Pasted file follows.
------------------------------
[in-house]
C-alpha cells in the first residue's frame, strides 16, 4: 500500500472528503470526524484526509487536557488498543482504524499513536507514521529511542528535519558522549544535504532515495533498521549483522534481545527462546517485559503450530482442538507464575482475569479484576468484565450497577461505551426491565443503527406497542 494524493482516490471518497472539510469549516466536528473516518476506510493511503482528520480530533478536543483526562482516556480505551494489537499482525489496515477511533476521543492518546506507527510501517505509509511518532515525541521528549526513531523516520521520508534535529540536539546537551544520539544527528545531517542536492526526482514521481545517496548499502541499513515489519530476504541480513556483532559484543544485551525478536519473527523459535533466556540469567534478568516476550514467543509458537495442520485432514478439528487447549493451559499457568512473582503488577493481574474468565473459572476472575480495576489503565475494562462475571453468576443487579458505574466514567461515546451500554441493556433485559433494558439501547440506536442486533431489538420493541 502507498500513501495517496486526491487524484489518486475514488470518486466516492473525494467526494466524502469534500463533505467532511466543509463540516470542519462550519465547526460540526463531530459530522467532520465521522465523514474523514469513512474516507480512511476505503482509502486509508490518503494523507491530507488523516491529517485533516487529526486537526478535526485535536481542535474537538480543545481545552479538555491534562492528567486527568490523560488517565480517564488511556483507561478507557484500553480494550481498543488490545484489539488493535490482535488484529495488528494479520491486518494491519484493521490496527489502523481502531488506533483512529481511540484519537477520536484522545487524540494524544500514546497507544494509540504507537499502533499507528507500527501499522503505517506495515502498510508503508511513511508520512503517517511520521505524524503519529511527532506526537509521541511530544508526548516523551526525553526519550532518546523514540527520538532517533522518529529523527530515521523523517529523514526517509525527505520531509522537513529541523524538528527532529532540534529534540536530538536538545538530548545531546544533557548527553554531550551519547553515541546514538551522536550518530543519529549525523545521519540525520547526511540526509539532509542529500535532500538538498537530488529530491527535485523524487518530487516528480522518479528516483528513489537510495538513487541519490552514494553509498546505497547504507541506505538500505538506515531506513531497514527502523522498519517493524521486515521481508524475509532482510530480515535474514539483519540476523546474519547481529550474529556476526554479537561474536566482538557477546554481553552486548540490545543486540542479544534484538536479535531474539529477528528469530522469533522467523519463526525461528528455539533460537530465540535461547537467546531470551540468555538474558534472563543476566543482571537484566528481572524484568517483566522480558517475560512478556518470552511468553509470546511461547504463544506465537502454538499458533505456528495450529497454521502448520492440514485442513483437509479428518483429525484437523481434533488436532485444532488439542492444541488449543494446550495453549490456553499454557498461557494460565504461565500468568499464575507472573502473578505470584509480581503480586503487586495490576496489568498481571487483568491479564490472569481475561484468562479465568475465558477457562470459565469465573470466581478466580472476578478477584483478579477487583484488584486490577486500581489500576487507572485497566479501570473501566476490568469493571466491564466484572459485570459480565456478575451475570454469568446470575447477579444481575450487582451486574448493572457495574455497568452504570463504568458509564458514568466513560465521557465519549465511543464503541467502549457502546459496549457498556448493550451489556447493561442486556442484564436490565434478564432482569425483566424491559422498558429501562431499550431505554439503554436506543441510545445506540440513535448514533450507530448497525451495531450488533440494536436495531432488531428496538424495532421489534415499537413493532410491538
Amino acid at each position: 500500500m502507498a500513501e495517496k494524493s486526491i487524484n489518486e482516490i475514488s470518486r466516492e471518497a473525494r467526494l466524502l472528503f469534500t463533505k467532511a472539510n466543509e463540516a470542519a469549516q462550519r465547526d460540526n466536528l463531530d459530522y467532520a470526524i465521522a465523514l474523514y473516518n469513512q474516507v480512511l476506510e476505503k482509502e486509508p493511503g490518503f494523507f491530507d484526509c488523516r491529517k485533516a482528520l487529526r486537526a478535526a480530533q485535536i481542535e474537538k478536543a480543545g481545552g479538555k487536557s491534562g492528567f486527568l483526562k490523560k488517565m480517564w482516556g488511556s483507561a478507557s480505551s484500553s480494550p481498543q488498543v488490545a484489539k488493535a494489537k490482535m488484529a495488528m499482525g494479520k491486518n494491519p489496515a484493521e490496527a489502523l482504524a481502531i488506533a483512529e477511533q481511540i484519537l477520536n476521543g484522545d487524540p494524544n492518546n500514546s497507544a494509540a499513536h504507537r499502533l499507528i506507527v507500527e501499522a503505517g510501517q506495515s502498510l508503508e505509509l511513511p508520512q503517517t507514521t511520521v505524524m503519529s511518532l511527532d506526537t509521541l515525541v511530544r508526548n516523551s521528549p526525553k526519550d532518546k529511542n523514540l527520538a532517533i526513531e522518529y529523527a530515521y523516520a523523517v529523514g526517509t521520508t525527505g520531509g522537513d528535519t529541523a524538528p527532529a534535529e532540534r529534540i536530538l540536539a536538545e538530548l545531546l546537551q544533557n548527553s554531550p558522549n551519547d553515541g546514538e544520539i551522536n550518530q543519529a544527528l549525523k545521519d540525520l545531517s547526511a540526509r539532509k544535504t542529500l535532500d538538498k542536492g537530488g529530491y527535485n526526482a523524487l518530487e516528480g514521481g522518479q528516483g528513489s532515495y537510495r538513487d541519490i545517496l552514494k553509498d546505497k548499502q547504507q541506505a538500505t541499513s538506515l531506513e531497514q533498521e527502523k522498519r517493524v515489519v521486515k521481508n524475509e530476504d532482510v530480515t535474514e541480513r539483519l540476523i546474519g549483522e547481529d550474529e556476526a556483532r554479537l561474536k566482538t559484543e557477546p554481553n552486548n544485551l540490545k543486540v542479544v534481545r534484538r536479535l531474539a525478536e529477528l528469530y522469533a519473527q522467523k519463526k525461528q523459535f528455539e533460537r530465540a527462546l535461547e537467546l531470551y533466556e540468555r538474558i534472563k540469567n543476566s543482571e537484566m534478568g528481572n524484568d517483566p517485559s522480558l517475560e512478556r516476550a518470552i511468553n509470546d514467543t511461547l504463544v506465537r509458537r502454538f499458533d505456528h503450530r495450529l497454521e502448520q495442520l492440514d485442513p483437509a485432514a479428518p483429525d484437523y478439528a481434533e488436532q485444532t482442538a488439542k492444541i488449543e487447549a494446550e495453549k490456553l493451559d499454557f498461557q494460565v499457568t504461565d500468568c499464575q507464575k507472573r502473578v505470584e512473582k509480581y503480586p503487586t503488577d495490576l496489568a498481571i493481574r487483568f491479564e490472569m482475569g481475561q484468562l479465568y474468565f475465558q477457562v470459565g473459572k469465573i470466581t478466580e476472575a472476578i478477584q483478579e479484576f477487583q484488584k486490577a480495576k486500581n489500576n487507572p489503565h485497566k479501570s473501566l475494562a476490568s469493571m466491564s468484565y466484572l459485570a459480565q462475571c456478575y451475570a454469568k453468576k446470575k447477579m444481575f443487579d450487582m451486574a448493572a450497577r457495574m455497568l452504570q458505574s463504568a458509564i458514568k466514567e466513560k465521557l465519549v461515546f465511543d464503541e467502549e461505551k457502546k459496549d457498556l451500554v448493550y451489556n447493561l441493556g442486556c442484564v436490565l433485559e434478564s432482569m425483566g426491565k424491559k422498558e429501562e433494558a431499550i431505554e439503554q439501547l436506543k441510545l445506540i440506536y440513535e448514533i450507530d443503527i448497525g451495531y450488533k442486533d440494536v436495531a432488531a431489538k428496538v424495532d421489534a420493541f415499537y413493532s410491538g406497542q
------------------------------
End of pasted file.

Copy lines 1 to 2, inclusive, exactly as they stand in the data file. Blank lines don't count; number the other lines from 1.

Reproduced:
[in-house]
C-alpha cells in the first residue's frame, strides 16, 4: 500500500472528503470526524484526509487536557488498543482504524499513536507514521529511542528535519558522549544535504532515495533498521549483522534481545527462546517485559503450530482442538507464575482475569479484576468484565450497577461505551426491565443503527406497542 494524493482516490471518497472539510469549516466536528473516518476506510493511503482528520480530533478536543483526562482516556480505551494489537499482525489496515477511533476521543492518546506507527510501517505509509511518532515525541521528549526513531523516520521520508534535529540536539546537551544520539544527528545531517542536492526526482514521481545517496548499502541499513515489519530476504541480513556483532559484543544485551525478536519473527523459535533466556540469567534478568516476550514467543509458537495442520485432514478439528487447549493451559499457568512473582503488577493481574474468565473459572476472575480495576489503565475494562462475571453468576443487579458505574466514567461515546451500554441493556433485559433494558439501547440506536442486533431489538420493541 502507498500513501495517496486526491487524484489518486475514488470518486466516492473525494467526494466524502469534500463533505467532511466543509463540516470542519462550519465547526460540526463531530459530522467532520465521522465523514474523514469513512474516507480512511476505503482509502486509508490518503494523507491530507488523516491529517485533516487529526486537526478535526485535536481542535474537538480543545481545552479538555491534562492528567486527568490523560488517565480517564488511556483507561478507557484500553480494550481498543488490545484489539488493535490482535488484529495488528494479520491486518494491519484493521490496527489502523481502531488506533483512529481511540484519537477520536484522545487524540494524544500514546497507544494509540504507537499502533499507528507500527501499522503505517506495515502498510508503508511513511508520512503517517511520521505524524503519529511527532506526537509521541511530544508526548516523551526525553526519550532518546523514540527520538532517533522518529529523527530515521523523517529523514526517509525527505520531509522537513529541523524538528527532529532540534529534540536530538536538545538530548545531546544533557548527553554531550551519547553515541546514538551522536550518530543519529549525523545521519540525520547526511540526509539532509542529500535532500538538498537530488529530491527535485523524487518530487516528480522518479528516483528513489537510495538513487541519490552514494553509498546505497547504507541506505538500505538506515531506513531497514527502523522498519517493524521486515521481508524475509532482510530480515535474514539483519540476523546474519547481529550474529556476526554479537561474536566482538557477546554481553552486548540490545543486540542479544534484538536479535531474539529477528528469530522469533522467523519463526525461528528455539533460537530465540535461547537467546531470551540468555538474558534472563543476566543482571537484566528481572524484568517483566522480558517475560512478556518470552511468553509470546511461547504463544506465537502454538499458533505456528495450529497454521502448520492440514485442513483437509479428518483429525484437523481434533488436532485444532488439542492444541488449543494446550495453549490456553499454557498461557494460565504461565500468568499464575507472573502473578505470584509480581503480586503487586495490576496489568498481571487483568491479564490472569481475561484468562479465568475465558477457562470459565469465573470466581478466580472476578478477584483478579477487583484488584486490577486500581489500576487507572485497566479501570473501566476490568469493571466491564466484572459485570459480565456478575451475570454469568446470575447477579444481575450487582451486574448493572457495574455497568452504570463504568458509564458514568466513560465521557465519549465511543464503541467502549457502546459496549457498556448493550451489556447493561442486556442484564436490565434478564432482569425483566424491559422498558429501562431499550431505554439503554436506543441510545445506540440513535448514533450507530448497525451495531450488533440494536436495531432488531428496538424495532421489534415499537413493532410491538